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Garmin gpsmap 66sr or garmin Montana 700


whoopaa
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Hi there, 

 

I am struggling in choosing a handheld gps. I’ve been geocaching for some time and have recently decided that my children (6, 4 and 2) are old enough to come with me on a cachehunt. I’ve been doing my geocaching and logging on my iPhone and find that I like logging on the spot verry easy and fun to do. Time is always short when coming back home so sitting down and logging at home is no option. I’ve narrowed my choice down to the gpsmap 66sr and the Montana 700. I know one is buttons and one is touchscreen but other than that and the price difference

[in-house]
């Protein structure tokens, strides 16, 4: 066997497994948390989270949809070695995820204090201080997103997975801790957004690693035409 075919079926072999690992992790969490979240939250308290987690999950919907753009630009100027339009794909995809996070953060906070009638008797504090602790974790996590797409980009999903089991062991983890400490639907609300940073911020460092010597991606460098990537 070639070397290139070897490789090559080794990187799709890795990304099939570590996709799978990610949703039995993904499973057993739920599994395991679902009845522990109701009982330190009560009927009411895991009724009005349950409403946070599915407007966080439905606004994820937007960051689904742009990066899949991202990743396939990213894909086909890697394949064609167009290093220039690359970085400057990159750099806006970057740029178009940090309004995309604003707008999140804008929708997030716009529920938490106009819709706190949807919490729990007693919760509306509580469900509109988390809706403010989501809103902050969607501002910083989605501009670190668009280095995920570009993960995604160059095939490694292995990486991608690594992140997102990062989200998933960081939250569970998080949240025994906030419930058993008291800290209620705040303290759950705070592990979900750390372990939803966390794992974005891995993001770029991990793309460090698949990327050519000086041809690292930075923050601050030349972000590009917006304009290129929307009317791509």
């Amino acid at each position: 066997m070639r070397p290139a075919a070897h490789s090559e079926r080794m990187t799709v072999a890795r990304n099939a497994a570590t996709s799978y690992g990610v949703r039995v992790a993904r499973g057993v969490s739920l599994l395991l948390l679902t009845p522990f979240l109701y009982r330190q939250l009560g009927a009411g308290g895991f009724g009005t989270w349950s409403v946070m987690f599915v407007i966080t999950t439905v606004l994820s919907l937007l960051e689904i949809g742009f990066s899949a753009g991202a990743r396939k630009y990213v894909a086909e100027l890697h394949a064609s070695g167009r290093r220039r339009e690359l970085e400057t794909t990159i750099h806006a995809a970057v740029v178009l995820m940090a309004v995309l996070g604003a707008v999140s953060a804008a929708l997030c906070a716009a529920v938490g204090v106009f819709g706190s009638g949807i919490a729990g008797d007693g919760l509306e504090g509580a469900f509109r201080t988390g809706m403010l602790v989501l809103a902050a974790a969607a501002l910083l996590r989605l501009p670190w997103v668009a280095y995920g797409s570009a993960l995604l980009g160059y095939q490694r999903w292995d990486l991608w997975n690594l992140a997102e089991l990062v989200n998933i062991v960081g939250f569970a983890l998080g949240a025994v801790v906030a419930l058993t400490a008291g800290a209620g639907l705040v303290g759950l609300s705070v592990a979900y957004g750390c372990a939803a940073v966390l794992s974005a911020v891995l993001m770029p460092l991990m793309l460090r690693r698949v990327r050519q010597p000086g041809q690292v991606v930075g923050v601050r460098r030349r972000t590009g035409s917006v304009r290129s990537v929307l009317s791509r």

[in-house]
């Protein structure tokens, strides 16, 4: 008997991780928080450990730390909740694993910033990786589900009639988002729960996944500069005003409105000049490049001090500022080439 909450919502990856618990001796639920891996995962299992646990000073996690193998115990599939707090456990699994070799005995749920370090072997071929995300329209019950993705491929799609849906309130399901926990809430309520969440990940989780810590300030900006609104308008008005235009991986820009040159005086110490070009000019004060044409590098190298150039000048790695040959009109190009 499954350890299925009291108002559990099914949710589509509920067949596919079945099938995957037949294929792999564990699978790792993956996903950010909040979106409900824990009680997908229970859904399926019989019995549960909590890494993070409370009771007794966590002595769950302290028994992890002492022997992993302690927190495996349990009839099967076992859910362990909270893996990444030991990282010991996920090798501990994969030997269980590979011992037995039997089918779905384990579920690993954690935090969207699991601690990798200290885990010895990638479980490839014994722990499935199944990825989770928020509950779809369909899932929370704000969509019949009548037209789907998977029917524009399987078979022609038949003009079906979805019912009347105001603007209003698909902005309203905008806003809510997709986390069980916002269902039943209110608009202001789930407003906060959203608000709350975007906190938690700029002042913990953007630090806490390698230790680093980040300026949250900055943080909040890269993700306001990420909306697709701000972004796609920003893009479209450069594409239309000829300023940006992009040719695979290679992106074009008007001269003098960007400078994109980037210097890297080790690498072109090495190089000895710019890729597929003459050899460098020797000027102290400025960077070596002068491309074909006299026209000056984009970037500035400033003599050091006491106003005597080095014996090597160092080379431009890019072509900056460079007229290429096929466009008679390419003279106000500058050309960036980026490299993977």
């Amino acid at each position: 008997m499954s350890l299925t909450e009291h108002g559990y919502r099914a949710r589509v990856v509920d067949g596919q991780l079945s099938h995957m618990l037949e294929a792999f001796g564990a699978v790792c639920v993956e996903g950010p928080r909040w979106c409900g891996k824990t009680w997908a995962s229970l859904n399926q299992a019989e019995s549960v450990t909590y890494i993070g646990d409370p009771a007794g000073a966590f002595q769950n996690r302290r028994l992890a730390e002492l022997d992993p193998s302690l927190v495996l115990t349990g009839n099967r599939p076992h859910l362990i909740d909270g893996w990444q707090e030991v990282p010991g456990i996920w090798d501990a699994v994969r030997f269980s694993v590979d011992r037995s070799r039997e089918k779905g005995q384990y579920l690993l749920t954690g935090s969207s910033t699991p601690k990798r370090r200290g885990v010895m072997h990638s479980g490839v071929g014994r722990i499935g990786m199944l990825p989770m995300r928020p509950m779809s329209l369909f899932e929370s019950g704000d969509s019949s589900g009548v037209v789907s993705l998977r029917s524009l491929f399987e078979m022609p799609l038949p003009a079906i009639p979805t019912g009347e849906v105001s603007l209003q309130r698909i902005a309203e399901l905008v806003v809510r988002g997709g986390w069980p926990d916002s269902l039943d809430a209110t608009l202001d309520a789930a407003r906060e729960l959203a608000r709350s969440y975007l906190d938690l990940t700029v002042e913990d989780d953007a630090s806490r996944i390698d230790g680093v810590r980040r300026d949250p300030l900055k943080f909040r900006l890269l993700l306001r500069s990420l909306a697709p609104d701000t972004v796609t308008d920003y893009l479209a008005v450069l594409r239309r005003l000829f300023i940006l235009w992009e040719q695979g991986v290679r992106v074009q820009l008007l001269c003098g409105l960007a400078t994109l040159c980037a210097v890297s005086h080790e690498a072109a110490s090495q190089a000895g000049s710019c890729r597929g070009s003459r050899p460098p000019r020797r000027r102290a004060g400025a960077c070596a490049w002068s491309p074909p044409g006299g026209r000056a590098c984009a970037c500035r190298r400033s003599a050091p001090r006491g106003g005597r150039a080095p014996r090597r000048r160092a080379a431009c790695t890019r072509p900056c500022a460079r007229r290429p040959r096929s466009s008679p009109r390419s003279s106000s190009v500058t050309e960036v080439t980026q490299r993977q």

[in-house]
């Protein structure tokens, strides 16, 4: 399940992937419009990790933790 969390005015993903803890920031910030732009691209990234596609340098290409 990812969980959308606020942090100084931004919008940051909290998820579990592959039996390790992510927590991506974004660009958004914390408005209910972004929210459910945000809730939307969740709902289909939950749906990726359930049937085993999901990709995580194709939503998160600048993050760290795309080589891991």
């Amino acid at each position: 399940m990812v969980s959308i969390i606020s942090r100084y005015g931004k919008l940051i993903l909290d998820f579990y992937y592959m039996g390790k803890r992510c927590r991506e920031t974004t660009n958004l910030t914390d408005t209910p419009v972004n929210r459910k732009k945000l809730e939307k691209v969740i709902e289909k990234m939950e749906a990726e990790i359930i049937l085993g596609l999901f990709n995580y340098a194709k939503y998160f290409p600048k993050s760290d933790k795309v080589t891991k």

what Could convince me to choose one or the other.  Please advise me because the choise is hard. 

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I like large screens. Was using the Montana 680 until recently and now the 700. Love the 700's screen and the way it functions but it is a brick. Also I've had a couple of times when the screen would not function. Not sure why? moisture from light rain? or drizzle? restarting helped. The 66 series is a great unit. If I could live with a small screen I would go with that one. 

  

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I have the 66s and this is the first new GPS I have had in years the newest being a more than decade old Magellan Triton 400.  Love the large screen, the wireless upload of caches, and I have had less than a month so I am sure there are new things about it I will find out.  The accuracy and speed of this GPS is absolutely amazing to me, and I don't have to walk out of the woods or on to the trail and back towards the cache to get a better pinpoint like I did with the others, so I can highly recommend the 66 series.  Can't comment much on the Montana since I have never used a touch screen GPS but it seems to be how we all use our phones now so I would expect it to have some pretty good Pros too.